CreditRichard Perry/The New York Times
Mr. Mirsky, 43, made a six-figure annual salary as a phone line technician in the decade before he lost his job in July 2012. He was fired after clashing repeatedly with a supervisor. The company declined to comment.
He spent a few months searching for a new job in his old industry, but there are not a lot of other companies in central New Jersey hiring people to repair copper phone lines. So in January 2013 he trained at a local community college as a heating and air-conditioning specialist. After graduating in December 2013, he was offered a chance to join the Pipefitters Union.
In the meantime, however, he was living on savings and gifts from friends. A woman from his church delivered occasional meals; a friend tucked $50 into a Thanksgiving card; another man hired him to unload a truck at his restaurant. He lived in a basement apartment in an old house in Port Murray, N.J., he bought in better days, beneath the ruins of his ambitious renovation plans. When I visited in January, the winter wind whistled through the broken windows and unfinished walls upstairs. Animal droppings speckled the floors. A stainless steel range and refrigerator sat in their original shrink-wrap. He had not paid his mortgage in three years and he was battling to prevent, or at least delay, foreclosure.
He also fell behind on child support payments, and under New Jersey law a warrant was automatically issued for his arrest. He says he knew nothing about it until police came to his home in June 2014. According to the police report, Mr. Mirksy struggled, and the officers knocked him down, handcuffed him and charged him with resisting arrest.
It was the first time that Mr. Mirsky had ever been arrested. A few months later, he pleaded guilty to a single felony. The immediate penalty was just $411 in court costs. The enduring problem is that he has a criminal record.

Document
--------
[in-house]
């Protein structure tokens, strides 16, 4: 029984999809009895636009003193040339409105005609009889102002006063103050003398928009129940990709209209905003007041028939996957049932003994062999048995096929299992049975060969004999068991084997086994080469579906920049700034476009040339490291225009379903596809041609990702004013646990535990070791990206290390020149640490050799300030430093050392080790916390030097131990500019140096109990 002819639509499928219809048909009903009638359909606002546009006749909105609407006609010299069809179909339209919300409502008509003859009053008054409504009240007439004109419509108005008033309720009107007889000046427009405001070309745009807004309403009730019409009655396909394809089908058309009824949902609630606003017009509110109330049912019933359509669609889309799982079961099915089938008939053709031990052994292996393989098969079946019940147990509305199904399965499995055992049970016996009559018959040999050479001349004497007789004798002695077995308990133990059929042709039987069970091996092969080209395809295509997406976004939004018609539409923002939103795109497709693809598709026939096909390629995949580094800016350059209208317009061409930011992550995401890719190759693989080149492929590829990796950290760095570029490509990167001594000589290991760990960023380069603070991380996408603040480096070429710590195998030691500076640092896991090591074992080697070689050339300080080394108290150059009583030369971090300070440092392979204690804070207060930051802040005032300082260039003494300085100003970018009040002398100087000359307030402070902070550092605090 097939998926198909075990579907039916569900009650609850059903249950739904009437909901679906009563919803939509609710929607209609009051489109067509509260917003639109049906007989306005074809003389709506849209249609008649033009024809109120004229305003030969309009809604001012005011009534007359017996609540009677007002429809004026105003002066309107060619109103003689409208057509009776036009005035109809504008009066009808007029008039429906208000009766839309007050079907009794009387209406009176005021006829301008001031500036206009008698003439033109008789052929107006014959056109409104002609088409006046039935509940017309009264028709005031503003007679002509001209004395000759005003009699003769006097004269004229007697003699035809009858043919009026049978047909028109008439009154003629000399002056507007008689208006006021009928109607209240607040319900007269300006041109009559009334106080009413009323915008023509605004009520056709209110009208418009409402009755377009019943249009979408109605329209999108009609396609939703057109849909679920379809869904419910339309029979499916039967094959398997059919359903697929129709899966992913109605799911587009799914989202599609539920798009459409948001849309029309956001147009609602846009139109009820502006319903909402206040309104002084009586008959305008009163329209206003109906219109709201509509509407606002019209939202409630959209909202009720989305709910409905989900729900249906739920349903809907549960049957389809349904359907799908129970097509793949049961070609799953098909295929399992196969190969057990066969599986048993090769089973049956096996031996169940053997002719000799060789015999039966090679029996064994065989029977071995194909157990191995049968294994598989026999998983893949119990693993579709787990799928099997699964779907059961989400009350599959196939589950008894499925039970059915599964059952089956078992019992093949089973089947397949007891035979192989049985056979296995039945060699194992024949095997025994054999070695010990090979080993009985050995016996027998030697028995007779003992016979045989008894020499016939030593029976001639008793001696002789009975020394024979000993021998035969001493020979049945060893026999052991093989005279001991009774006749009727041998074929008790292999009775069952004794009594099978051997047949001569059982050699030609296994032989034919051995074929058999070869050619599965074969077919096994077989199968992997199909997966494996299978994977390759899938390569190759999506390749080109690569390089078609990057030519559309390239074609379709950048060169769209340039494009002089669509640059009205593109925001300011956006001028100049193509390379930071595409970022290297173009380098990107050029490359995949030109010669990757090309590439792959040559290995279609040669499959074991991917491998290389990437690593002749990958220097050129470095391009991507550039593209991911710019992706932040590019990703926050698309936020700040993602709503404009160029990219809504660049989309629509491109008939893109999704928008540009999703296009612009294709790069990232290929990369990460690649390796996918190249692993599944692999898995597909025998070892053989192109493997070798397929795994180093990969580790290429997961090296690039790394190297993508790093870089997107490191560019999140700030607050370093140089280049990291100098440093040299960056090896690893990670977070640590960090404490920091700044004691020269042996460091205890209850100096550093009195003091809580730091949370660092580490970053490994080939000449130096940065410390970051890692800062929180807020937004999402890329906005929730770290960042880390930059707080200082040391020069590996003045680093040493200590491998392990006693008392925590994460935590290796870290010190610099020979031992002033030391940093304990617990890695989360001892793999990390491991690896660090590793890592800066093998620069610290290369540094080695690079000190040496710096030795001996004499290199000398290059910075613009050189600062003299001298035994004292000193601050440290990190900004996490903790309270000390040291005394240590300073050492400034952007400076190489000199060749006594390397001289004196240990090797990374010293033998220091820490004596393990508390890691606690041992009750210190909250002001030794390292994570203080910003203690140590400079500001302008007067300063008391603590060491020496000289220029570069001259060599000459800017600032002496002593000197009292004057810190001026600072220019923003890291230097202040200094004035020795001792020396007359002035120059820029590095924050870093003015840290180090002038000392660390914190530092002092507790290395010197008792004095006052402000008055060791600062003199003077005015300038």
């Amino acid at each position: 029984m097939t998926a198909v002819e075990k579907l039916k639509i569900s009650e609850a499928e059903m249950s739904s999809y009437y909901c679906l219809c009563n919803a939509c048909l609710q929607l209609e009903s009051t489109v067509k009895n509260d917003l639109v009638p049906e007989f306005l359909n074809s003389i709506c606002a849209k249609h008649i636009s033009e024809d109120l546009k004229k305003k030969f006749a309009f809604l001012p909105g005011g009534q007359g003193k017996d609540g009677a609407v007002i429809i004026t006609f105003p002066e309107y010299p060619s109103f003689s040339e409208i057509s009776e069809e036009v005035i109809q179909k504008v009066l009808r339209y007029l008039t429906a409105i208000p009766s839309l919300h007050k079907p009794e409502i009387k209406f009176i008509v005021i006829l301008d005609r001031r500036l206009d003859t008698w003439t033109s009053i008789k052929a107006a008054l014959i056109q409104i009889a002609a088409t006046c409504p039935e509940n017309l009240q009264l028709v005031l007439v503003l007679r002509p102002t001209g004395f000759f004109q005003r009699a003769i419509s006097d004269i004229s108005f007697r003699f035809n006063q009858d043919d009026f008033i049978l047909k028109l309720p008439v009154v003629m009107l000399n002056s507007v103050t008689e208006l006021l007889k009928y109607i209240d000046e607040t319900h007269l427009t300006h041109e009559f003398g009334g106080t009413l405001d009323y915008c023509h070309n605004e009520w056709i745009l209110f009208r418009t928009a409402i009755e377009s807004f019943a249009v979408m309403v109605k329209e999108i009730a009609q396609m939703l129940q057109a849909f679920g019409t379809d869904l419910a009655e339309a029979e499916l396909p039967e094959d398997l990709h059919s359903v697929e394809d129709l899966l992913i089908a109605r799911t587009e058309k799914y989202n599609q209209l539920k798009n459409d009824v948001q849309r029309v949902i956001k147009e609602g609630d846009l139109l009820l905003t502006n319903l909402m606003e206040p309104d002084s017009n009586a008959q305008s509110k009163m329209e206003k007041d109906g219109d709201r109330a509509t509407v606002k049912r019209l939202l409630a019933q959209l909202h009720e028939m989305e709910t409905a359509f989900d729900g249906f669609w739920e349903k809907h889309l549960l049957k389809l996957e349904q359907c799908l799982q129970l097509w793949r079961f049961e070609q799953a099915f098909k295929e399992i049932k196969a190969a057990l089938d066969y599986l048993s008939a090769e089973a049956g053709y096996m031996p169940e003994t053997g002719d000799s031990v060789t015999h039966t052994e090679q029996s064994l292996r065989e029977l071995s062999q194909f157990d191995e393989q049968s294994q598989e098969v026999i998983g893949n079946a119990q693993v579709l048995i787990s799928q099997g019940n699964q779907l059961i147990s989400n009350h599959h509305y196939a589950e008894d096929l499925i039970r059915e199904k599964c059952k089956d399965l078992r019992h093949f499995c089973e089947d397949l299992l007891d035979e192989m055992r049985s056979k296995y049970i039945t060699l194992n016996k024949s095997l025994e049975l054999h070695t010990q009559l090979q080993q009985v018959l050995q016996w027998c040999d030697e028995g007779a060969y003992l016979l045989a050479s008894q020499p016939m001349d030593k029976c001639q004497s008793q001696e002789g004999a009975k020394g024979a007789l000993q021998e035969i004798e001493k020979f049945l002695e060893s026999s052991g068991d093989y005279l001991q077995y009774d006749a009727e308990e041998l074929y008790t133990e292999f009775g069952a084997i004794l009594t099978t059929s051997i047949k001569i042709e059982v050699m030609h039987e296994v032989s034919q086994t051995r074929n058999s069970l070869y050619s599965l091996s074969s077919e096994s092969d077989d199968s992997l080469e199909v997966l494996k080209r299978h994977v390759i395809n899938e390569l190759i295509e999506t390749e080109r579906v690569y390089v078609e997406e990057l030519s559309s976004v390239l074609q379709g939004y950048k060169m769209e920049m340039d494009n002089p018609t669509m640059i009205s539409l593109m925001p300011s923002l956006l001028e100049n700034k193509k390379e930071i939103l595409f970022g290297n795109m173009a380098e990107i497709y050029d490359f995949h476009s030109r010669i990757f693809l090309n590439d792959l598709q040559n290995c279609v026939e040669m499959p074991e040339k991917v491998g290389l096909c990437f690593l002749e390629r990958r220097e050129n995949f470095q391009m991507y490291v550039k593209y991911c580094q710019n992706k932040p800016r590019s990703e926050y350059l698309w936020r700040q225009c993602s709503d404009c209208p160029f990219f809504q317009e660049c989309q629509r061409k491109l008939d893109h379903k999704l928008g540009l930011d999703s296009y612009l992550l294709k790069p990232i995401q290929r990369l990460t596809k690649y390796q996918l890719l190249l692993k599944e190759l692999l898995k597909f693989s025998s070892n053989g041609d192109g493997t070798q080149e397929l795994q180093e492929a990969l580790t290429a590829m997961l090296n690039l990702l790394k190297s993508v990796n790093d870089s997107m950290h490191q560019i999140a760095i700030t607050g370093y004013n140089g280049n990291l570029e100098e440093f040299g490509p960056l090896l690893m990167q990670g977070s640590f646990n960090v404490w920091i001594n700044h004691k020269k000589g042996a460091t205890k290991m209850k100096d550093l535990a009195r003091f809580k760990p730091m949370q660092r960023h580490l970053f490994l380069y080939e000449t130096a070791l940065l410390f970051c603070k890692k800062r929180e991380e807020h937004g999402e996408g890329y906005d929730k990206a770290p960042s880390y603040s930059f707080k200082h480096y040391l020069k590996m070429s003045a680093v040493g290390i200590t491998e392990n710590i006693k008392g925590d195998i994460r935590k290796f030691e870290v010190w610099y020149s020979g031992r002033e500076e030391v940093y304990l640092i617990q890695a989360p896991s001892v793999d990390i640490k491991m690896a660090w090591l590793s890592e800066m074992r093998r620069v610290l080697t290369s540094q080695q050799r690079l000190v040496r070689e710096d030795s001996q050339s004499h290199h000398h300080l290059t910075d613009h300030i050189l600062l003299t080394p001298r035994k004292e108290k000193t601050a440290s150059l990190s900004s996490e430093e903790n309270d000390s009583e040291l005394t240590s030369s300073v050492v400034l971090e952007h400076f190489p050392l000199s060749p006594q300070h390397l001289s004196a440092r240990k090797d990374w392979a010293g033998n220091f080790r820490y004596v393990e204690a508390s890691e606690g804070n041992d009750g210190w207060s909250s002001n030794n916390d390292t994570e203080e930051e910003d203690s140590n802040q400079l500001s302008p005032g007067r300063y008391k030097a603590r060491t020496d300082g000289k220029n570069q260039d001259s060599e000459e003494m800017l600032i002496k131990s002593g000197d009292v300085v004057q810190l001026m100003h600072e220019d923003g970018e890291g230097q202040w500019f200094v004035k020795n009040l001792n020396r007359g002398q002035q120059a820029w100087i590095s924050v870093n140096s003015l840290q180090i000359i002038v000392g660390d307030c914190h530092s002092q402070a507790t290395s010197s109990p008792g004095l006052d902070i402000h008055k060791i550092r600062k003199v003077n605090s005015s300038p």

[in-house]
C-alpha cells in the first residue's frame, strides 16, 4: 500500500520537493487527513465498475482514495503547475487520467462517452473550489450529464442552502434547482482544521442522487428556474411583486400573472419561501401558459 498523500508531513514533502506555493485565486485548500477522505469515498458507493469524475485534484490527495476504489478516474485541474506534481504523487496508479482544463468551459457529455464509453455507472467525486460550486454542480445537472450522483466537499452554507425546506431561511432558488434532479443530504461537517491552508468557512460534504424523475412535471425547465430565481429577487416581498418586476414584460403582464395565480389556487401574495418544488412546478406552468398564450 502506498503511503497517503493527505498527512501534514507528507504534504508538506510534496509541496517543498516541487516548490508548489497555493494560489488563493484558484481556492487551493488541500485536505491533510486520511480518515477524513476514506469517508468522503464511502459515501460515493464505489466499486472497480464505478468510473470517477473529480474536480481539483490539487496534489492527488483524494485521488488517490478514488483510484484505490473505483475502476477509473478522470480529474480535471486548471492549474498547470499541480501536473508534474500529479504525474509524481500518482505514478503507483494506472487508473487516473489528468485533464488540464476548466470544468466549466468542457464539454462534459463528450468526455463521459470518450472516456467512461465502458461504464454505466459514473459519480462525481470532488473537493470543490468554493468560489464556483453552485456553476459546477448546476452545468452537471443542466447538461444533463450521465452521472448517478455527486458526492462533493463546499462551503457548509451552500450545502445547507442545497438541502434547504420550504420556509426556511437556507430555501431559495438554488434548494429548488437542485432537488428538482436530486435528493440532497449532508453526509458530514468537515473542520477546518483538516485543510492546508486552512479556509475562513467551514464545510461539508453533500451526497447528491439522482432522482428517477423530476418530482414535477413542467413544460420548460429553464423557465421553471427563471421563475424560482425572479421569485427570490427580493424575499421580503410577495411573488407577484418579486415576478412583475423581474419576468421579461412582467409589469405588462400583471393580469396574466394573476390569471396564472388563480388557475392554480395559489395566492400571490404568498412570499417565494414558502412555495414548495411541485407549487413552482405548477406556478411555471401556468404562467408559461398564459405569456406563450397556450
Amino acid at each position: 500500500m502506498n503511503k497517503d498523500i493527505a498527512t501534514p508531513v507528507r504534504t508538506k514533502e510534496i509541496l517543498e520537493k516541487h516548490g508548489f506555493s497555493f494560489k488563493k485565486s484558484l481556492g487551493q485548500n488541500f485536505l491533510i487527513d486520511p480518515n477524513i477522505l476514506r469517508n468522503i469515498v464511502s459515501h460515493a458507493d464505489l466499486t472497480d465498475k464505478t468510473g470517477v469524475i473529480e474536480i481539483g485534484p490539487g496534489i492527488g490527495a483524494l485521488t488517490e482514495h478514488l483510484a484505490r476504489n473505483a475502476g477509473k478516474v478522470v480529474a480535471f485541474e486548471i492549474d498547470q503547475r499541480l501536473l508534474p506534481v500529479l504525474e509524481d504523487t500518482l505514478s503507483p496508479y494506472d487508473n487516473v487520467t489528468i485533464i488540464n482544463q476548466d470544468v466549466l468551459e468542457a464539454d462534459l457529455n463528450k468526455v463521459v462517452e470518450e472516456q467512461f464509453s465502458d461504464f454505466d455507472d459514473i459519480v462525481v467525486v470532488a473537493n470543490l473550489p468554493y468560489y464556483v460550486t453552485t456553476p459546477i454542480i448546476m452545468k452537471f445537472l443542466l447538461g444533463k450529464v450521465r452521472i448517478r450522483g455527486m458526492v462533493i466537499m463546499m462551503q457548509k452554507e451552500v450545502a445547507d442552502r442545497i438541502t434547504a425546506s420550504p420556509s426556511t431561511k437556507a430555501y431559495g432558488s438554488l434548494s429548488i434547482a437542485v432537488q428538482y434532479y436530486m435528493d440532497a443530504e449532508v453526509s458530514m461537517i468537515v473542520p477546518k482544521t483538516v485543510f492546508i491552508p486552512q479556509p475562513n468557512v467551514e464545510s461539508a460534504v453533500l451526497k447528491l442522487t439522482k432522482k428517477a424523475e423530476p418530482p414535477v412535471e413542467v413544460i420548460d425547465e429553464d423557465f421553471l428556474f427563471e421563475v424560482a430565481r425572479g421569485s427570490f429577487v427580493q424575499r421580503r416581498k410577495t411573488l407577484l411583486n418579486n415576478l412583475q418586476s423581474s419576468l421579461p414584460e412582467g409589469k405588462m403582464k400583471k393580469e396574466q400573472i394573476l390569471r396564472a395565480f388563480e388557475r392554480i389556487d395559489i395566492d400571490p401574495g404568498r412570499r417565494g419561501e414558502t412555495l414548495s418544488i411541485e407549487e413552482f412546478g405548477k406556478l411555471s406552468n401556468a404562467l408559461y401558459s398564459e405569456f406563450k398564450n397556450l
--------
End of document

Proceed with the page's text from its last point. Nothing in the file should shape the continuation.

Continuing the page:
The Pipefitters Union had arranged a series of job interviews for him in May, June and August 2014. He also submitted about 30 applications to other employers last year, and received a couple of interviews, but no offers.
He is convinced nothing has panned out because of his legal troubles — the warrant, the arrest and the conviction.
“I’m 43 years old, not recently employed, and that doesn’t look great,” he said. “But mostly they don’t want the heartache.”
Of course, people rarely find out why they didn’t land a particular job. For the last several years, job applicants have vastly outnumbered job openings. Being fired from a previous job doesn’t help. And the issues that land people in legal trouble may also make them less attractive as applicants. But Ms. Pager, the Harvard sociologist, has found in her research that having a criminal record by itself is often a significant impediment.
In 2001, Ms. Pager sent pairs of black men and white men to apply for low-wage jobs at 350 businesses in the Milwaukee area. She picked sets of men who looked alike and were comparably well spoken and she gave them similar résumés — education, employment history — except that one member of each pair was told to claim that he had served 18 months in prison for a felony drug conviction.
She repeated the experiment in New York in 2004, sending pairs of “well-spoken, clean-shaven young men” to apply for 250 different jobs.
In both cases, she found men who reported criminal convictions were about 50 percent less likely to receive a callback or a job offer. The difference was significantly larger in the black pairs than in the white pairs. White employers seemed to show more sympathy for the white applicants, Ms. Pager said, and most of the employers were white.
Employers seemed to use the reported convictions as “a proxy for reliability and trustworthiness and a broader range of concerns beyond simply whether they would be aggressive,” she said. “Faced with a large number of applicants, this was one easy way of weeding out applicants.”
To be continued